The History of Valentine’s Day
February 14th, St. Valentine’s Day is celebrated as the day of love in the United States and many other countries around the world, often with flowers, cards, chocolate, romantic dinners and much more.
But who was Saint Valentine? The Catholic Church recognizes three saints with the name Valentine or in Latin, Valentinus. All of them were martyred – or in other words, they were killed for their faith.
Legend says that one of these Valentines was imprisoned and fell head over heals with his jailor’s daughter who would visit him. Just before his death he apparently wrote her a letter signed “from your Valentine.” And with that, the world’s first Valentine’s day greeting was created.
Another story of a different Valentine tells of a priest living in the 3rd Century AD in Rome during the reign of Emperor Claudius II. This emperor decreed that single men made superior soldiers and he forbade any single man to fall in love and marry. The consequence for disobeying orders was death. This Valentine continued to perform marriages secretly until he was discovered and put to death.
The third Valentine is known to have helped Christians escape their Roman captors.
Valentine’s Day Celebrations Around the World
Throughout the world, lovers of all kinds have unique ways of celebrating this holiday and others like it. Here are a few of the more unusual ways our global neighbors celebrate this day of romance.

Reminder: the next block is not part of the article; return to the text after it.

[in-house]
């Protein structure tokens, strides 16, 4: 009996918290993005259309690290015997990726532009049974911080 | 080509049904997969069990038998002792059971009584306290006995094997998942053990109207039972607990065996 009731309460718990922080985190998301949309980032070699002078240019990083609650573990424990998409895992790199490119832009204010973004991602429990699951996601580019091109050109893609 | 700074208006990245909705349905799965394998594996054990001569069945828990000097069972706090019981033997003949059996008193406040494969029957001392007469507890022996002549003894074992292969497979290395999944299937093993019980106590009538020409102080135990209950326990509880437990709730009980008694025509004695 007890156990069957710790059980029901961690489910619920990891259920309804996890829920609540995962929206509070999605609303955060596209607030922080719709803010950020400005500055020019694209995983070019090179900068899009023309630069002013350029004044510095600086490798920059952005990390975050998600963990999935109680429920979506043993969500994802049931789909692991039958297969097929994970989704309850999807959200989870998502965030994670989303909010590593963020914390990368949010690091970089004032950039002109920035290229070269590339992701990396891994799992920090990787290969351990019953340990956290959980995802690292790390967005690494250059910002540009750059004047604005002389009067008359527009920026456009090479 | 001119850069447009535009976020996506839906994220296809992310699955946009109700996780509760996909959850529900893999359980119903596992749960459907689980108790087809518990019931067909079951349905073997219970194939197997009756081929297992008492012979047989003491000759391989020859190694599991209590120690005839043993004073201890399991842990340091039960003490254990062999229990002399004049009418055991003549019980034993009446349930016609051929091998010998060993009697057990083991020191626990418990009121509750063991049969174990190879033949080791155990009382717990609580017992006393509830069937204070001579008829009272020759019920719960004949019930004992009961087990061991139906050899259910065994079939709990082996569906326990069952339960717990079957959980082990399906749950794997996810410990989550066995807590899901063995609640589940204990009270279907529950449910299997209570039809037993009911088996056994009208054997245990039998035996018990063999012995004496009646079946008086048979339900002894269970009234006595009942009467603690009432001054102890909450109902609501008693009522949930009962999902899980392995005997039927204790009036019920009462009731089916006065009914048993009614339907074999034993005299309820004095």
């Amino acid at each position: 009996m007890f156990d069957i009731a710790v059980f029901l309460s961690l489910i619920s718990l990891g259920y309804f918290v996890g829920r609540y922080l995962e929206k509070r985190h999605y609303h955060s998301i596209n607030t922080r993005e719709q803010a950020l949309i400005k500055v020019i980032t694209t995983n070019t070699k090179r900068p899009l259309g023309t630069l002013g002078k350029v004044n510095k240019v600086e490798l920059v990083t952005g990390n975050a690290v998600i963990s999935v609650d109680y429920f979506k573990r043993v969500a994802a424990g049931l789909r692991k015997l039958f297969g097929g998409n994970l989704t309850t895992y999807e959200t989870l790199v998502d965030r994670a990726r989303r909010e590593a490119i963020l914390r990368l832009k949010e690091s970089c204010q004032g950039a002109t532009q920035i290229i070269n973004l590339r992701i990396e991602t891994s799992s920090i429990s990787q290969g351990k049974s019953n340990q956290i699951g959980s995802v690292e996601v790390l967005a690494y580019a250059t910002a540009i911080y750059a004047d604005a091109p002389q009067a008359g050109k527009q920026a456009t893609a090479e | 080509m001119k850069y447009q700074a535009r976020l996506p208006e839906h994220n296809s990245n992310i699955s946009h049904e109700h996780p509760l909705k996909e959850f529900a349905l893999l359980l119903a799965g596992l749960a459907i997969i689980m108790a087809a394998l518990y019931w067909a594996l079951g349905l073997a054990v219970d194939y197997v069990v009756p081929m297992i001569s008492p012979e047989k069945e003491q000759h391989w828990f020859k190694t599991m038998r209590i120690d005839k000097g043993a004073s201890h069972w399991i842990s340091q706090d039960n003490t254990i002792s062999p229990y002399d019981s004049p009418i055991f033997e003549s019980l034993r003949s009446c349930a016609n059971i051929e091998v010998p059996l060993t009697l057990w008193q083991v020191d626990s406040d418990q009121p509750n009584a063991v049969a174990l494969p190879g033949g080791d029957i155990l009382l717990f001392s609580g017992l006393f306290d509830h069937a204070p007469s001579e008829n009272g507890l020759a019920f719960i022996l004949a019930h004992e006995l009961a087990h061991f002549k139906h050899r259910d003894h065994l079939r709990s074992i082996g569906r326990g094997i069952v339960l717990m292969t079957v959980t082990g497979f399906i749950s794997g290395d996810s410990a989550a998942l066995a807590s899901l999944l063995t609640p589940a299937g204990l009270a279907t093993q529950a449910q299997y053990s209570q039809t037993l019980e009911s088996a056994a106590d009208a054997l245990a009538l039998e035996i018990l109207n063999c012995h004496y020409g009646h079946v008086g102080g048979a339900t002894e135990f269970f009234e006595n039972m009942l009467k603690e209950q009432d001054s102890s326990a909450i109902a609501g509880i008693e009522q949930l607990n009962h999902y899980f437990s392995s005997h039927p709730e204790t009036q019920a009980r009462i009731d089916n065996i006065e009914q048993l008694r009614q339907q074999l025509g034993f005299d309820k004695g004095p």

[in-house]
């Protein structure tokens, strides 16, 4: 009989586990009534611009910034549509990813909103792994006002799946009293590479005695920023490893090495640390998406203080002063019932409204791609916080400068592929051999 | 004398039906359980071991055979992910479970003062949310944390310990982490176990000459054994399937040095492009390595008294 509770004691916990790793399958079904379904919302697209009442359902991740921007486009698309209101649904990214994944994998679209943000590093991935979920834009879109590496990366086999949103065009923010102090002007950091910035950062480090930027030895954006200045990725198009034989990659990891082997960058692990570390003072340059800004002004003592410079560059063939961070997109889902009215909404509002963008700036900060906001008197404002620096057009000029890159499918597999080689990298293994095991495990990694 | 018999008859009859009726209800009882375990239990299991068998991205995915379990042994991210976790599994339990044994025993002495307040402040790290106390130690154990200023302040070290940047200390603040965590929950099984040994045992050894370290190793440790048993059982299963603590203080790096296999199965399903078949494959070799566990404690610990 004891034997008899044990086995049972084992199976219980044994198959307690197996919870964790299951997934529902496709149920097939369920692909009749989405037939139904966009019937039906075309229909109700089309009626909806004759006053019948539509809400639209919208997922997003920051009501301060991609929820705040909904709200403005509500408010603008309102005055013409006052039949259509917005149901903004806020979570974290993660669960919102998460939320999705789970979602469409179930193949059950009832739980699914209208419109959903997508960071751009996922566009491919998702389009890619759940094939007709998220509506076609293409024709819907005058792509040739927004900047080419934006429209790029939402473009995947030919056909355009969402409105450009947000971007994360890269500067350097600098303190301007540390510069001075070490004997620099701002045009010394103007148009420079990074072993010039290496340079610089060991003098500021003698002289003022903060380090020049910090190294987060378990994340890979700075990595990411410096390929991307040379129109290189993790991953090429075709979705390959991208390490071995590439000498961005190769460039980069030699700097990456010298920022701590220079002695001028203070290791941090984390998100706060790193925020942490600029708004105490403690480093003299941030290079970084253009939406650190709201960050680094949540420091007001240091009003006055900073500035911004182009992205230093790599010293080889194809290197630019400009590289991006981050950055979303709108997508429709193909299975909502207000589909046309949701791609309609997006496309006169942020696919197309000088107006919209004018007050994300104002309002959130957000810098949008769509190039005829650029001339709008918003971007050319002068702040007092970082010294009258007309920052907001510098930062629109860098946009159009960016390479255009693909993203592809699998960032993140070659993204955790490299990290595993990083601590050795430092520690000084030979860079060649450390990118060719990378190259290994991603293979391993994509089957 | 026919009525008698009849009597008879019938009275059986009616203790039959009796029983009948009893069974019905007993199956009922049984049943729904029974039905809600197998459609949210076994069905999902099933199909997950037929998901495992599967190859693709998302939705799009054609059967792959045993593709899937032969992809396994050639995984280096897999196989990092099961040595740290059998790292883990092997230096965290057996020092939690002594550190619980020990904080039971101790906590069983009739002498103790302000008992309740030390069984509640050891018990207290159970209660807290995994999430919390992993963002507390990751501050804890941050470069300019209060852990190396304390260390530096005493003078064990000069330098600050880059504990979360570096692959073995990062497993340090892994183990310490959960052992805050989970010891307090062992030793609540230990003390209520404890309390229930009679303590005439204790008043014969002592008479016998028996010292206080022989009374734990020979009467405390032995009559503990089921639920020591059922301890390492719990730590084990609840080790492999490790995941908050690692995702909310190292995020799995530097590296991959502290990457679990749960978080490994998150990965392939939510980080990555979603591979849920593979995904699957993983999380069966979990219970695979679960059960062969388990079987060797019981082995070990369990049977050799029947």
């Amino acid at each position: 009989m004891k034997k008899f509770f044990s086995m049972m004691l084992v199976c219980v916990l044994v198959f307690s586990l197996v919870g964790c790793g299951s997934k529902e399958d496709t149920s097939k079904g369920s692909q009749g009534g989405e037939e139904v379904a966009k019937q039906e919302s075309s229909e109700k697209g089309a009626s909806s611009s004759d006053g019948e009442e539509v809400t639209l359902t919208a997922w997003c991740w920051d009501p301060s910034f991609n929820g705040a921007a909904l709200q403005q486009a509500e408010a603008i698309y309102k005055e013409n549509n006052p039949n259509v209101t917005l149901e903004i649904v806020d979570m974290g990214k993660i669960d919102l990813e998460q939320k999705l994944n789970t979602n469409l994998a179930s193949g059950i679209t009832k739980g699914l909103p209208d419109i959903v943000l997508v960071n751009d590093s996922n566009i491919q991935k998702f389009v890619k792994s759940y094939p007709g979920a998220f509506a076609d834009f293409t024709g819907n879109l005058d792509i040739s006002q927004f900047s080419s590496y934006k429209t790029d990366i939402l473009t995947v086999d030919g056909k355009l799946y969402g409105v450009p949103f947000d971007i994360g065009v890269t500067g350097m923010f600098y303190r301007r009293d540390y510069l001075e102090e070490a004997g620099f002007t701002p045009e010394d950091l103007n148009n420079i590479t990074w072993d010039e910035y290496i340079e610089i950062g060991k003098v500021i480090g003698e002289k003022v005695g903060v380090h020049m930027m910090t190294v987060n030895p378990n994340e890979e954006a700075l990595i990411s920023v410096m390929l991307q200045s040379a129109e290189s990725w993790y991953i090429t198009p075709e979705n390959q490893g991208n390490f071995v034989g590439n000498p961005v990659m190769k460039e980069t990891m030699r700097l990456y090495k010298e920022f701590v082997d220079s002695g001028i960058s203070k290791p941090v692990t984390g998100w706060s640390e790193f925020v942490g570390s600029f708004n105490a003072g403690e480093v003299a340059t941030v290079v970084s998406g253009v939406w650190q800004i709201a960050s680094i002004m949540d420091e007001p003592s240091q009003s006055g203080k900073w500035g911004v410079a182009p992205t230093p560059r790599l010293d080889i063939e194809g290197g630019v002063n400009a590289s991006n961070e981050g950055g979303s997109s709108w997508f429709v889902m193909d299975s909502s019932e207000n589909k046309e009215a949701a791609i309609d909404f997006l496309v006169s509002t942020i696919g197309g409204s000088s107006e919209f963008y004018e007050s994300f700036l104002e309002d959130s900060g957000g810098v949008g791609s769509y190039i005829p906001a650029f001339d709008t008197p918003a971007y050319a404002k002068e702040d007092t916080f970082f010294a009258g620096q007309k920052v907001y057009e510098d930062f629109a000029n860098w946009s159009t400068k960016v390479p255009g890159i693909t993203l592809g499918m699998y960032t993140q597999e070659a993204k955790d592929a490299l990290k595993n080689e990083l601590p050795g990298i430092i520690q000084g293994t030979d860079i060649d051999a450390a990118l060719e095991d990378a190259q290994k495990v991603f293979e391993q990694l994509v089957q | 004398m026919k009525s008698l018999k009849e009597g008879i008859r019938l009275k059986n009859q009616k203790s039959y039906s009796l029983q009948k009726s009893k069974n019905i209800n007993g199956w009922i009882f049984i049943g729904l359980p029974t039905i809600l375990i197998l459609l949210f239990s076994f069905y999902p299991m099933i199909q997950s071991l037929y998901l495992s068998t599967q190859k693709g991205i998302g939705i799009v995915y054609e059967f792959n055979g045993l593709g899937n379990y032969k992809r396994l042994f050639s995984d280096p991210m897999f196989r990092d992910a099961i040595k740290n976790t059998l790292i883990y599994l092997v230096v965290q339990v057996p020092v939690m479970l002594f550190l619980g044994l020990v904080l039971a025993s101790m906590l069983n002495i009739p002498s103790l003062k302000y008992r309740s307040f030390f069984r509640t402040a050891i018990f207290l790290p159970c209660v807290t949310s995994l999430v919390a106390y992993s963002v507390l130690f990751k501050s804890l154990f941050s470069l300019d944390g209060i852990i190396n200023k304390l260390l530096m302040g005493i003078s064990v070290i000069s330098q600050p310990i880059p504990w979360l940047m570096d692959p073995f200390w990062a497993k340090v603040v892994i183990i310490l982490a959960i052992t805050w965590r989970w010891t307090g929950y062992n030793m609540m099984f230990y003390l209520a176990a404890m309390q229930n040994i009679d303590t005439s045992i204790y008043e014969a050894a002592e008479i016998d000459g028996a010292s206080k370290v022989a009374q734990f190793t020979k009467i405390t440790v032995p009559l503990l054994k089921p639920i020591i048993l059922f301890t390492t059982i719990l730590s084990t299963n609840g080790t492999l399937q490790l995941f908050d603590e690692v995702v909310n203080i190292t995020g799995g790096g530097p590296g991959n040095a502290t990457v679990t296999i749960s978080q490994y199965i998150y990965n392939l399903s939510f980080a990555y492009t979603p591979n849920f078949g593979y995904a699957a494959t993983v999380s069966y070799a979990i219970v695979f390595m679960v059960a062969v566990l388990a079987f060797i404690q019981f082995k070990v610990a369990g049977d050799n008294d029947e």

In England and Scotland, it is customary to send anonymous Valentine cards. This practice dates back to Victorian times. Victorians believed it was bad luck to sign Valentine’s cards.
In another part of the United Kingdom, Wales, the day of love is celebrated on an entirely different date: January 25. It’s called St. Dwynwen’s Day, named after the Welsh patron saint of love. Men traditionally present women with handmade wooden “love” spoons. This custom traces its origins back to the practice of Welsh sailors carving intricate designs onto spoons for their wives and girlfriends while at sea to while away the long hours.
On the other side of the world in South Korea it is the women who give gifts to men on Valentine’s day. This country also has a special day on April 14 for single people called “Black Day.” The name comes from the custom of single friends gathering together to eat noodles in a black sauce and celebrating being single.
Just across the water in Japan, women also make the first move on Valentine’s Day. They often give men “honmei-choco” — true feeling chocolate. Men return the gesture on March 14 with gifts of white chocolate on “White Day.”
In many Latin American countries Valentine’s Day is known as “El Dia de los Enamorados,” the Day of Lovers or Those in Love or “El Dia del Amor y la Amistad,” the day of Love and Friendship. Aside from the usual presents of chocolates and flowers for your loved one, some people also perform simple little gestures of appreciation for their close friends or play a game called “Amigo Secreto” — Secret Friend, which is similar to the North American Secret Santa, played at Christmas.